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In: Georg Feverstein & Trisha Lamb Feverstein (eds.): Voices on the Treshold of Tomorrow - 145 Views of the New Millennium. Quest Books 1993. pp. 275-276.

Dreams and a New Politics of Connectedness

Montague Ullman

Perhaps the most important challenge we face is how to connect our individual lives to the now obvious reality that the survival of humankind is at risk. Contributing to the mounting nature of the risk is our own failure to significantly impede the degradation of the environment and the equally significant failure, to forgo violence as a means of settling disputes. There is a common factor underlying both these trends. Even more than gradual pollution of the natural world has been a more insidious and infinitely more dangerous form of pollution - the pollution of the human soul. The population at large has been conditioned to be taken in by lies, big and small, and not to see what is clearly there to be seen. While Nazi Germany is often singled out as an instance of a level of social blindness that left an entire nation impervious to the Big Lie, the possibility for tragedy on this scale or on an even larger scale is still with us. The underlying dynamics have never been completely rooted out. This is the formidable task that still confronts us. Are we capable of creating a citizenry that is able to see through the tissue of lies that obstructs its vision?

We will each have to find our own way to political truth (seeing through the lies our leaders tell us) and personal truth (the lies we tell ourselves), neither of which is easy. In regard to political truth, Anthony Lewis put it very well when, in an article in the New York Times in December, 1991, dealing with the vicissitudes of free speech in America, he noted: "Speaking truth to power is never going to be easy, not even after 200 years." There is a connection between the scale of deception, sustained by lies, big and small, and the way power is deployed in the management of human affairs. Only the cultivation of both social and personal honesty will enable us to discern the difference between the operation of power in a way that victimizes others (referred to by Abraham Maslow as asynergic power) and power that benefits all involved (synergic power). The former dehumanizes both the wielder of power and the victim. The latter nurtures the capacity of both parties to be fully human. In this it is somewhat akin to love.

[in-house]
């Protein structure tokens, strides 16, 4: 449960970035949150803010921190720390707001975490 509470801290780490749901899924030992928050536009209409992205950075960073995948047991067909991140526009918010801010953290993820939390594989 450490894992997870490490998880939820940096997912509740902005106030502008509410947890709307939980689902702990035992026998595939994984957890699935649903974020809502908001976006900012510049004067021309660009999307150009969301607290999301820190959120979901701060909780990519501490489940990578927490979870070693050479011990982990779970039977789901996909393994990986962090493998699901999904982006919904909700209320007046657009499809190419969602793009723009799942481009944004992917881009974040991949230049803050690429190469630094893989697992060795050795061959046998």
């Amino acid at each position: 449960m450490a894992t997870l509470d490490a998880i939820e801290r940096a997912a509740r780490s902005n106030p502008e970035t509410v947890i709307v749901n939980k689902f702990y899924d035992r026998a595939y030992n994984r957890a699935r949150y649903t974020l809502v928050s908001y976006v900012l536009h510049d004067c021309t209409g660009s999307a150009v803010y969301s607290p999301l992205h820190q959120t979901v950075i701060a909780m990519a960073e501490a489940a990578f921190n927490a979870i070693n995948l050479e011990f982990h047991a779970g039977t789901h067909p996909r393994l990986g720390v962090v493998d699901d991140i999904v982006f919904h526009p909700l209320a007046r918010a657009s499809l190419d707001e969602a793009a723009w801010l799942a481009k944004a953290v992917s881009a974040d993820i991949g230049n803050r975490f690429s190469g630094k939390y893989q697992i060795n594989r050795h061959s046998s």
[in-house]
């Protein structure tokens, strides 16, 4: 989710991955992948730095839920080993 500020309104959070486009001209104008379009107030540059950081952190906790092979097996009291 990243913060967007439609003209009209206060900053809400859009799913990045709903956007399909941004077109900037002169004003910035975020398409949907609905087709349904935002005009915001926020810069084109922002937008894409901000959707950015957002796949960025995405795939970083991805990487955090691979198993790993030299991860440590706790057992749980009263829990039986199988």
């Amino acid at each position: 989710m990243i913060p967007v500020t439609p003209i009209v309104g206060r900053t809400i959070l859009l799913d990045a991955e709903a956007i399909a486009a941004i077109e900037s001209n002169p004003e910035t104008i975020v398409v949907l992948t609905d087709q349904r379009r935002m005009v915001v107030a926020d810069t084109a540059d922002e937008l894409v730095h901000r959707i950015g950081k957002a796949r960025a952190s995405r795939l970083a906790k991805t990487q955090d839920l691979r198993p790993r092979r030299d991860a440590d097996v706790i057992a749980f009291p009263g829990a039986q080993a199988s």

As a psychiatrist, my concern is with personal truth. One road I have taken in pursuit of this has been to attempt to demystify dreams in a way that would make the personal honesty embedded in the metaphorical images of our dreams available to all. Dreaming is a universal phenomenon. In my opinion there should be universal access to the benefits that can accrue from them. For too long the public has been taken in by the prevailing mystique that serious dream work had best be limited to the clinical domain. Our dreaming psyche arises out of an incorruptible core of our being that, in contrast to our waking ego, has never lost sight of the fact that we are members of a single species. Our ability to endure as a species may depend on taking that fact more seriously than we have in the past. Dreams reveal the state of connectedness of the individual to his or her past, to others, and to the supports and constraints of the social order. Is it too much to hope that, as we move into a postindustrial society, the intrinsic honesty of dreams can be harnessed to this effort?

The political climate is not apt to change unless a transformation from below occurs that is great enough in its intensity to create leaders with the long-range vision needed to change the course our present leaders seem so blindly and so helplessly destined to pursue. We are in need of a politics of connectedness, one that will work toward matching our biological unity as a species with a cultural reality of communion and brotherhood.



Montague Ullman, M.D., is a psychiatrist and psychoanalyst who founded the Dream laboratory at the Maimonides Medical Center, Brooklyn, New York, and is emeritus clinical professor of psychiatry at the Albert Einstein College of Medicine. He is the author or coauthor of several books, Including Dream Telepathy and Working with Dreams, and coeditor of the handbook of States of Consciousness.

From: Voices On The Threshold Of Tomorrow - 145 Views Of The New Millennium. Edited by Georg Feverstein and Trisha Lamb Feverstein. Quest Books.